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Good broth and good keeping do much now and then:
Moral Reflection on the Wind.
Though winds do rage, as winds were wood, (1)
The difference between the English and Scottish languages has now become decided. In Barbour and Wyntoun, the variation is very slight; but before another century had elapsed, the northern dialect was a separate and independent speech. This distinction had probably existed long before in the spoken language of the people; but it was only developed in poetry in the writings of Henryson, Dunbar, and Lyndsay. The Anglo-Saxon element predominated in the north, and it was proved to be not unfitted for the higher purposes of poetry. Dunbar is a vigorous imaginative poet, greater than any that had appeared since the days of Chaucer, and only wanting a little more chivalrous feeling and a finer tone of humanity to rival the father of English verse.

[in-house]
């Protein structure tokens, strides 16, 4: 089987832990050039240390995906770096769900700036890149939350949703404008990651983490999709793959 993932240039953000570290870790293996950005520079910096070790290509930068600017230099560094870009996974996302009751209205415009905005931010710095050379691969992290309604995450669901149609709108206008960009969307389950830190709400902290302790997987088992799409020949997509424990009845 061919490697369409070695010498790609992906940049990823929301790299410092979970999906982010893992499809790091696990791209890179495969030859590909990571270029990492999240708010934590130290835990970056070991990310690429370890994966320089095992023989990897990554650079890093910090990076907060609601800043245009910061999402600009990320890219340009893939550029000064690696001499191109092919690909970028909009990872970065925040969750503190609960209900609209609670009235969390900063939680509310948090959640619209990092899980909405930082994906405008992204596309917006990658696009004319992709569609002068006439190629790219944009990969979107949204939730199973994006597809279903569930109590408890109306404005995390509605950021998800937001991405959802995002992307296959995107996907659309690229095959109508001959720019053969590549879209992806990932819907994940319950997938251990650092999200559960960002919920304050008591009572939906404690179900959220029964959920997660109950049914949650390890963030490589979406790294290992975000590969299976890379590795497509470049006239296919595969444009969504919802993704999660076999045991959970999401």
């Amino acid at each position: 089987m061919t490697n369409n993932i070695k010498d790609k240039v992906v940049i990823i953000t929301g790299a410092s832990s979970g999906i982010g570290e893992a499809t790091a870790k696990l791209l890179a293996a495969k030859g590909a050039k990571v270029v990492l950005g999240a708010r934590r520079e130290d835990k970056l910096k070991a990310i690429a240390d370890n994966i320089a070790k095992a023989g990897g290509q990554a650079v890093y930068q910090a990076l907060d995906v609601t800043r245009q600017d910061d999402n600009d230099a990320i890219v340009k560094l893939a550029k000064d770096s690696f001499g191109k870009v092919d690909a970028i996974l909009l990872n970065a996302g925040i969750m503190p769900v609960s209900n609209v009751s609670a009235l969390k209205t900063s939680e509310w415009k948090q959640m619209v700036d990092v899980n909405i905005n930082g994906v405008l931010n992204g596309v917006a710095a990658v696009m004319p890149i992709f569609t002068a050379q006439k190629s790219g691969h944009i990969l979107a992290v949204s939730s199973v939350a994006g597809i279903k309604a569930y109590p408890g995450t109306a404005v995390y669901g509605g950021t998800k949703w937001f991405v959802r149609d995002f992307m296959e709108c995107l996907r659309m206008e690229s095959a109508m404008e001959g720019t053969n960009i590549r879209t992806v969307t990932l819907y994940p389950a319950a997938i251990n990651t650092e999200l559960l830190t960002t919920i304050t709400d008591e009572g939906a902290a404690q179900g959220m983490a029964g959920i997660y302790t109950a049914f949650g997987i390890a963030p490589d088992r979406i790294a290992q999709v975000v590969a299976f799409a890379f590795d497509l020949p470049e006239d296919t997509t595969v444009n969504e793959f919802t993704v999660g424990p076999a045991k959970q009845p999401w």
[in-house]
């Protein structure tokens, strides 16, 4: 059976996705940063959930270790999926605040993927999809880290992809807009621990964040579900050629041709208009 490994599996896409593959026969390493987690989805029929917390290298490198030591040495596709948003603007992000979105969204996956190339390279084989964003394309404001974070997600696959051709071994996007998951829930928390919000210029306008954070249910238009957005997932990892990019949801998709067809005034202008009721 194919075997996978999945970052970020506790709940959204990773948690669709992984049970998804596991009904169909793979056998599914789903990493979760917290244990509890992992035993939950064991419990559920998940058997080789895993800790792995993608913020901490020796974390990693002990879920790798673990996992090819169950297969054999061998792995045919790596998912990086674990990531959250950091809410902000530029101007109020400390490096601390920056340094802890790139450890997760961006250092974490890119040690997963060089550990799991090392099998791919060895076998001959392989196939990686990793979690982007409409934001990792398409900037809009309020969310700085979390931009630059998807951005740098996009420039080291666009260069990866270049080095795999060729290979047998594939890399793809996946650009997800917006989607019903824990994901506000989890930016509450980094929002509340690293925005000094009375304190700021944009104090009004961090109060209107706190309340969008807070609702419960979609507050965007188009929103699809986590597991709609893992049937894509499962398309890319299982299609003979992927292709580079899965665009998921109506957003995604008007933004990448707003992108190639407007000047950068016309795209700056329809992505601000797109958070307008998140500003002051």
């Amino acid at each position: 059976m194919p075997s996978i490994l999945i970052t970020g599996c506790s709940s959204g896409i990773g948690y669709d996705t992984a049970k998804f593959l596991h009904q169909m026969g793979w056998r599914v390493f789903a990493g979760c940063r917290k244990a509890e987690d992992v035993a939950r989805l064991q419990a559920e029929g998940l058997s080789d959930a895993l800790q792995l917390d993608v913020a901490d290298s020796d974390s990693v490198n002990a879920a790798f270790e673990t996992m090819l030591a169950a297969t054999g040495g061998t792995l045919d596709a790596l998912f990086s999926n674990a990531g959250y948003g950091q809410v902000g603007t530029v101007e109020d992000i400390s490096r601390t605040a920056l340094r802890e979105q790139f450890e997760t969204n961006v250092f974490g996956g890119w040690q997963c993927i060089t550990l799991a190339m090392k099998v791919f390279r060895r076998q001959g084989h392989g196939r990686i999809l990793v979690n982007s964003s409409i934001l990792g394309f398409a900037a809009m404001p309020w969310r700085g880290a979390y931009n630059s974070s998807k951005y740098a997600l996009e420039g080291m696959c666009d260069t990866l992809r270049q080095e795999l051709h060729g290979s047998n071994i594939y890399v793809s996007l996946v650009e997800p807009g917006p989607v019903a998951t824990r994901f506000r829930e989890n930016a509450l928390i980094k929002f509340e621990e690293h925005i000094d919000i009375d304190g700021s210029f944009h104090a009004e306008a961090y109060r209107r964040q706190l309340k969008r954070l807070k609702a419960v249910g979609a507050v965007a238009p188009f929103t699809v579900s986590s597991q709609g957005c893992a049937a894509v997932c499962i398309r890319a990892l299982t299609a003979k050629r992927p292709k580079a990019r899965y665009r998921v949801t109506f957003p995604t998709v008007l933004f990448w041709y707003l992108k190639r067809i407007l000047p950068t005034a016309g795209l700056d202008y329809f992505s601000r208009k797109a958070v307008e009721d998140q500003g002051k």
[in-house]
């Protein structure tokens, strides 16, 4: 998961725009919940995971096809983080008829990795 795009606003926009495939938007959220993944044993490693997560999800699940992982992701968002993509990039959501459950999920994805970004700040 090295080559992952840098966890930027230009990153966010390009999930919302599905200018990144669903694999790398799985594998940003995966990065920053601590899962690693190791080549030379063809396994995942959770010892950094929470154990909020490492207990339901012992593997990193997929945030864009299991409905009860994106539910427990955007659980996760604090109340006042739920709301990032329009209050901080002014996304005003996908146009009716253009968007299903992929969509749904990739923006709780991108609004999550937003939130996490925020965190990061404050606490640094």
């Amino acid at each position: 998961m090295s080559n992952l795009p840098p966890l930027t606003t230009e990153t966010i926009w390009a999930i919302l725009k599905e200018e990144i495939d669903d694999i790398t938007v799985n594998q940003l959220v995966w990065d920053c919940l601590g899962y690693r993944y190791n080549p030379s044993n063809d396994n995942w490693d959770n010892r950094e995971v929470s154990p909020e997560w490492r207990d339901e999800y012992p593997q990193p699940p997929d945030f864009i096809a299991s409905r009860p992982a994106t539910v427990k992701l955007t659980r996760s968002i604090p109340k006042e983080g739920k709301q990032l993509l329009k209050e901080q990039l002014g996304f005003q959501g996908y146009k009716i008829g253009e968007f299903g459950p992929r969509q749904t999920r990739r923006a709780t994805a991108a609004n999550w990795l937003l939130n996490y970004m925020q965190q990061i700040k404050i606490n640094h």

JAMES I OF SCOTLAND.
This chivalrous Scottish prince was born in 1394. In order to save him from the unscrupulous hands of his uncle, the Duke of Albany, James was privately despatched to the court of Charles VI. of France, but the vessel in which he embarked was seized off the coast of Norfolk, and the young prince, then in his eleventh year, was forcibly detained by Henry IV. of England. This act of gross injustice completed the calamities of the infirm and imbecile King Robert III. of Scotland, who sank under the blow, and it led to the captivity of James for more than eighteen years. Henry, however, furnished the captive prince with liberal means of instruction. In all the learning and polite accomplishments of the English court he became a proficient, excelling not only in knightly and athletic exercises, but in the science of music and in acquaintance of the classic and romantic poets Chaucer and Gower he studied closely. Original composition followed; and there are few finer strains than those with which